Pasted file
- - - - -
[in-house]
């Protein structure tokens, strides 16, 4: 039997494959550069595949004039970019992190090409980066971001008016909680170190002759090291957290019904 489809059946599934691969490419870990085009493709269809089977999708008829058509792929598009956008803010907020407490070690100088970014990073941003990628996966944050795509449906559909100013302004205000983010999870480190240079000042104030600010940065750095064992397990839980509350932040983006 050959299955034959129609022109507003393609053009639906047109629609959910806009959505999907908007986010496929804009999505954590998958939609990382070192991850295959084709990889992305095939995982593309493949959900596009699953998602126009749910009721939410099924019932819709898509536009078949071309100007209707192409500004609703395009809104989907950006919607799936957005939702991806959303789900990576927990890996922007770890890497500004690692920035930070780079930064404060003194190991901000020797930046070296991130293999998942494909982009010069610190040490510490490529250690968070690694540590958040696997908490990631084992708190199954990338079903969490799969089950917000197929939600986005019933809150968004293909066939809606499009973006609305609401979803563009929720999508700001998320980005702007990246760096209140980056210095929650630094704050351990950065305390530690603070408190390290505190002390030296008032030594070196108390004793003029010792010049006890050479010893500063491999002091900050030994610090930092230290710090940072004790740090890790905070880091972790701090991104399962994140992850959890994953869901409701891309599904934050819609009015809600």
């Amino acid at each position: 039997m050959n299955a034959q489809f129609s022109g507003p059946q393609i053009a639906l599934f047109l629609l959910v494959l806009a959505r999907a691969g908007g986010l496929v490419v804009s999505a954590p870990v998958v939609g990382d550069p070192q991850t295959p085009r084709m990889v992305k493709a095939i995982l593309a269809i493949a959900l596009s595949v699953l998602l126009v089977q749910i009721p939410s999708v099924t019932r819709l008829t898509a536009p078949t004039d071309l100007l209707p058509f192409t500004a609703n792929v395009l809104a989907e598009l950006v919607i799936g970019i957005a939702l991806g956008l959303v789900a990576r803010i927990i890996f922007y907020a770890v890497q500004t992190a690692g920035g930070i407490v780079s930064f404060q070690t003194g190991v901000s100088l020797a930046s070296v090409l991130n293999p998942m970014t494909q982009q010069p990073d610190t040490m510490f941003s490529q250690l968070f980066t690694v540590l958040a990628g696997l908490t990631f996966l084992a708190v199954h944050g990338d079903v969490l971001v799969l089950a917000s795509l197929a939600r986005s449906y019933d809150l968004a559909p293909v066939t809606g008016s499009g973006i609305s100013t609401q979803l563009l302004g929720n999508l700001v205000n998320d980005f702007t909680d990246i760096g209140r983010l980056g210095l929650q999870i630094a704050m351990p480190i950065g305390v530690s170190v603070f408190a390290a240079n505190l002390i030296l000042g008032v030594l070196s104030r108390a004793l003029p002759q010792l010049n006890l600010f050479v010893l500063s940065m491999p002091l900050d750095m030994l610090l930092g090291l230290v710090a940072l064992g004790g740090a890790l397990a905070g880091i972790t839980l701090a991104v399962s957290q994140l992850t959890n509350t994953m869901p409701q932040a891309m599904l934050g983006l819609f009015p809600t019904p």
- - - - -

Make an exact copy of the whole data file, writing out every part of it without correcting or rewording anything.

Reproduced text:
[in-house]
């Protein structure tokens, strides 16, 4: 039997494959550069595949004039970019992190090409980066971001008016909680170190002759090291957290019904 489809059946599934691969490419870990085009493709269809089977999708008829058509792929598009956008803010907020407490070690100088970014990073941003990628996966944050795509449906559909100013302004205000983010999870480190240079000042104030600010940065750095064992397990839980509350932040983006 050959299955034959129609022109507003393609053009639906047109629609959910806009959505999907908007986010496929804009999505954590998958939609990382070192991850295959084709990889992305095939995982593309493949959900596009699953998602126009749910009721939410099924019932819709898509536009078949071309100007209707192409500004609703395009809104989907950006919607799936957005939702991806959303789900990576927990890996922007770890890497500004690692920035930070780079930064404060003194190991901000020797930046070296991130293999998942494909982009010069610190040490510490490529250690968070690694540590958040696997908490990631084992708190199954990338079903969490799969089950917000197929939600986005019933809150968004293909066939809606499009973006609305609401979803563009929720999508700001998320980005702007990246760096209140980056210095929650630094704050351990950065305390530690603070408190390290505190002390030296008032030594070196108390004793003029010792010049006890050479010893500063491999002091900050030994610090930092230290710090940072004790740090890790905070880091972790701090991104399962994140992850959890994953869901409701891309599904934050819609009015809600």
């Amino acid at each position: 039997m050959n299955a034959q489809f129609s022109g507003p059946q393609i053009a639906l599934f047109l629609l959910v494959l806009a959505r999907a691969g908007g986010l496929v490419v804009s999505a954590p870990v998958v939609g990382d550069p070192q991850t295959p085009r084709m990889v992305k493709a095939i995982l593309a269809i493949a959900l596009s595949v699953l998602l126009v089977q749910i009721p939410s999708v099924t019932r819709l008829t898509a536009p078949t004039d071309l100007l209707p058509f192409t500004a609703n792929v395009l809104a989907e598009l950006v919607i799936g970019i957005a939702l991806g956008l959303v789900a990576r803010i927990i890996f922007y907020a770890v890497q500004t992190a690692g920035g930070i407490v780079s930064f404060q070690t003194g190991v901000s100088l020797a930046s070296v090409l991130n293999p998942m970014t494909q982009q010069p990073d610190t040490m510490f941003s490529q250690l968070f980066t690694v540590l958040a990628g696997l908490t990631f996966l084992a708190v199954h944050g990338d079903v969490l971001v799969l089950a917000s795509l197929a939600r986005s449906y019933d809150l968004a559909p293909v066939t809606g008016s499009g973006i609305s100013t609401q979803l563009l302004g929720n999508l700001v205000n998320d980005f702007t909680d990246i760096g209140r983010l980056g210095l929650q999870i630094a704050m351990p480190i950065g305390v530690s170190v603070f408190a390290a240079n505190l002390i030296l000042g008032v030594l070196s104030r108390a004793l003029p002759q010792l010049n006890l600010f050479v010893l500063s940065m491999p002091l900050d750095m030994l610090l930092g090291l230290v710090a940072l064992g004790g740090a890790l397990a905070g880091i972790t839980l701090a991104v399962s957290q994140l992850t959890n509350t994953m869901p409701q932040a891309m599904l934050g983006l819609f009015p809600t019904p």